A town hall meeting about Maryland's budget, in the context of Howard County’s nonprofit community, began on a dim note Wednesday night.
“It is my personal conclusion that there will be no winners in this particular budget session,” said Jackie Eng, President of Board of Directors of the Association of Community Services (ACS), at the Feb. 29 meeting in Columbia.
Eng explained that ACS’s membership contains approximately 100 nonprofit and human services organizations in Howard County that are either state or county-funded.
“Our members that are funded by the county are very concerned about shifting pensions,” said Eng.
She was referring to Gov. Martin O’Malley’s from the state to the county budgets, a measure that the governor said would help the state offset its $1.1 billion shortfall.
across the state have protested the measure, claiming that their jurisdictions are not prepared to absorb the cost of a benefit that Maryland controls; teachers' pensions are established by the state.
On Thursday, County Executive Ken Ulman is hosting a to protest the transfer of teacher pensions to the county's budget, which he said would cost the county $17 million in the first year.
At the meeting Wednesday evening, Eng continued: “Our members that are primarily funded by the state are then concerned that if [the cost of teacher pensions] doesn’t come to the counties, then the state programs [will suffer]."
Representatives from nonprofits spoke to what Eng called the "dilemma" facing Howard County's human services community.
Ellie Mitchell, director of Maryland Out of School Time, which advocates for after school programs, said that budgets have been "sliced and diced" to the point that "there is nowhere to cut."
To compensate for lack of funding, she said: "School systems have to make decisions about whether they're going to offer after-school or summer opportunities....You see library hours being reduced. All of this is contracting what's available for kids..."
Bita Dayhoff, president of the Community Action Council of Howard County, said that on her staff of 14 people, 10 could qualify for services provided by the Community Action Council, which serves the basic needs of low-income residents, if their salaries were cut any further.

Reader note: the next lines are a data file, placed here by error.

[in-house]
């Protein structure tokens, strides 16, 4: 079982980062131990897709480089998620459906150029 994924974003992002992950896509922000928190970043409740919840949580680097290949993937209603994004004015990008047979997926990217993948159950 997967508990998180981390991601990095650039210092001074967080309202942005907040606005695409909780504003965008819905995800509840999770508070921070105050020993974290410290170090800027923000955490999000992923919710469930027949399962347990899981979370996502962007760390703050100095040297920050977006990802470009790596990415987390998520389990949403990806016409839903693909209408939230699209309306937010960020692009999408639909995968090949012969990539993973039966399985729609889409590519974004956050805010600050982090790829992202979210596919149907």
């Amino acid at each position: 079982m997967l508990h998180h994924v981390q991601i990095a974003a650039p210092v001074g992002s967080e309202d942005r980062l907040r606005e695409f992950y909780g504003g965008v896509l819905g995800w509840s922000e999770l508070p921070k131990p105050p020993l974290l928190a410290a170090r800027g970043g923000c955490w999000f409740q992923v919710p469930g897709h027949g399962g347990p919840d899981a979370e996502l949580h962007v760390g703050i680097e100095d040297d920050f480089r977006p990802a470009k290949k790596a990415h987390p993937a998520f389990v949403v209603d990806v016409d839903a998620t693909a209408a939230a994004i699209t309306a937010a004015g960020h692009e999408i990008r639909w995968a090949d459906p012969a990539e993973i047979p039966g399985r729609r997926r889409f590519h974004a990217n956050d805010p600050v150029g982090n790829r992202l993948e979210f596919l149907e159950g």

Henry Bogdan from Maryland Budget and Tax Policy Institute acknowledged that it was not necessarily the most popular thing to cut costs or raise taxes. However, he said that in one way or another, Maryland had to "increase the size of the pot" of money available.
"I wouldn’t have a problem with the county executives saying, 'Stop the shift,' if they’re also saying, 'We will help the government raise money for the general fund,' ” said Bogdan. “But I didn’t hear that.”
He said: “If all you do is stop the shift and train-wreck the governor's tax package..." then it's not going to be effective in fixing the state's budget woes.
Del. Guy Guzzone, chair of the Howard County delegation, arrived a few minutes into the meeting, fresh from Annapolis, and offered his perspective. He said that representatives were discussing the budget dilemma and ways to fix it.
"The problem that has come up right now is that there are big segments of the Assembly that are opposed to everything and there are logical reasons for that based on their constituencies," said Guzzone.
"You think with Montgomery County...folks [will be] willing to raise taxes," he said. But that's not the case. "They don’t want to do the millionaire tax because they have the largest percentage of people making that kind of money in their area."
He said that raising the state's sales tax was rejected by representatives from the Eastern Shore where constituents hotly opposed the idea.
"From an economic development perspective," said Guzzone, "if we raise [taxes] even slightly," Maryland could become "one or two in the nation" in its rate of taxes, driving out business.
Neil Bergsman, of the Maryland Tax and Budget Policy Institute, said that in the next two weeks, details about the budget would be hashed out and a new proposal created in the General Assembly. Therefore, he said, the time was right for constituents to chime in with their thoughts.
"Annapolis is still a small town," said Bergsman. "Twenty to 30 calls [from constituents] on an issue feels like a tidal wave."
Guzzone nodded in agreement.
"If you're concerned about access to medical care for low-income people, if you're concerned about maintaining top-quality schools, put it in a paragraph" and email it to your legislator, said Bergsman. "They will weigh it in their decision-makng and it will make a difference."
He added: "If you want to really be helpful, you will add another paragraph that says, 'and I'm willing to support moderate tax increases'" to fund those programs.